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No feeding elk and deer

By Jim Conrad, jconrad@wcyb.com
Published On: Dec 24 2013 04:38:39 AM CST
Updated On: Sep 05 2013 08:14:02 PM CDT

Don't be tempted to feed elk and deer that might wander in your backyard, it's against the law.

There are some unwritten rules that happen after Labor Day, like not wearing white, but there are other rules that are written and pertain to wildlife.

Like feeding deer and elk. We gathered the facts on the laws and why they're important for the elk and deer.

There's no more magnificent sight than elk in the wild or deer in their natural habitat. But more and more of them are showing up in our backyards and even along our roadways.

"What most people don't understand and why you're seeing more deer is, used to deer was strictly in the mountain areas only. Not so anymore, they've more into the farmlands, they've moved into the city limits, they've moved to where you see them everywhere," Says Larry Shanks with Mahoney's Outfitters.

That's because they're following the food and if you're tempted to put out some food for them, don't. It's not only against regulations after September first but you could harm the deer and elk.

"It actually will keep our deer population at a density higher than what we'd like to see it and can lead to taming of deer," Bill Bassinger with the Virginia Game and Inland Fisheries Department said.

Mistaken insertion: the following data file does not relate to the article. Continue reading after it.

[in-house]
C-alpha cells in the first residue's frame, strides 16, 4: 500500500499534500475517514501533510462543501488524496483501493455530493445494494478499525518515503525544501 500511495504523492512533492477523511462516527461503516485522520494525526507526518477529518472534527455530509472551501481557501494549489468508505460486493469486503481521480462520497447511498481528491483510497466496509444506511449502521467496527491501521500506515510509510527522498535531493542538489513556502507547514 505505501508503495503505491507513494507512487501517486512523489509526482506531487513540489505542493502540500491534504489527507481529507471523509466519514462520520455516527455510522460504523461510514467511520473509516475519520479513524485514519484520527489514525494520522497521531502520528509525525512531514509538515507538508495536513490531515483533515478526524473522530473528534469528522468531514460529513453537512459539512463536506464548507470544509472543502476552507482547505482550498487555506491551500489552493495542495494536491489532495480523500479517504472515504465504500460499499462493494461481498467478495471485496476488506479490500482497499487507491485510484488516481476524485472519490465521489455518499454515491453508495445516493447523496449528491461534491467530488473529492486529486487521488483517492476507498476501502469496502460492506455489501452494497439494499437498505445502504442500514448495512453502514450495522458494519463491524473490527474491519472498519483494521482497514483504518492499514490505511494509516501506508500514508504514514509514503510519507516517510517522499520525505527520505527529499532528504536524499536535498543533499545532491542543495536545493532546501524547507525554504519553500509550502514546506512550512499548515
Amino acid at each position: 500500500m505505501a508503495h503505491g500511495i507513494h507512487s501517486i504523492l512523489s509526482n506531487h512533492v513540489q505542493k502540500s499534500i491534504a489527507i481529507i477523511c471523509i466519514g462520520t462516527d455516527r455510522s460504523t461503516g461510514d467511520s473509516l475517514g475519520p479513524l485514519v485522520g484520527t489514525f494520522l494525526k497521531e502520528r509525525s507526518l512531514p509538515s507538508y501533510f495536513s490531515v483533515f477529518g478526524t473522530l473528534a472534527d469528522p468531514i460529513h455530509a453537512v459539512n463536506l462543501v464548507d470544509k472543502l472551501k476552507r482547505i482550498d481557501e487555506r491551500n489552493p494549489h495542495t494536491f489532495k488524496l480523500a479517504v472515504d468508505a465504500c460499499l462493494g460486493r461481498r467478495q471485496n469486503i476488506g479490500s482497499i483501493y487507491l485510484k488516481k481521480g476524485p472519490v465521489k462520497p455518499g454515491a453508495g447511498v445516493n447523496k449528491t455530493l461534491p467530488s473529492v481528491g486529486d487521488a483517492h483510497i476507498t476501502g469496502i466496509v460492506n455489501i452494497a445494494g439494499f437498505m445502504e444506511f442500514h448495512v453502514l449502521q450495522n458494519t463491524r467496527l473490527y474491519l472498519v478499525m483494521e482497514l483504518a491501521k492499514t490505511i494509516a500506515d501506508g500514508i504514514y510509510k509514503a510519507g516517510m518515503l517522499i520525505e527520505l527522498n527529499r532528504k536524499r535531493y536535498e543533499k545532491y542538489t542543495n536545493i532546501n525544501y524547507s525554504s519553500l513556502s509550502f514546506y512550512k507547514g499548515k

Some counties do not allow feeding deer anytime of year, Wise, Dickenson and Buchanan counties. The reason for the Labor Day date, is the approaching hunting season.

"If they're not hunted, if they're not controlled by that, they're going to get killed on the highway. They're going to die or disease," Shanks said.

But go into any sporting goods store and they have food for them. Why is that?

"It's not illegal to sell wildlife food it's only illegal to hunt over it and it's illegal to feed during those certain times of year," Bassinger says.

And that time is approaching and contrary to some reports hunting is up and a younger generation is learning to hunt.

"I started him and his twin out around five taking them out to woods, walking around hiking. Showing them different plants, a little bit of horticulture different types of animal tracks," Chris Pierce father of twins said.

Elk and deer in the wild, a beautiful site to see but well adapted to take care of themselves with no help from us.

 For Tennessee laws click here.

For Virginia laws click here.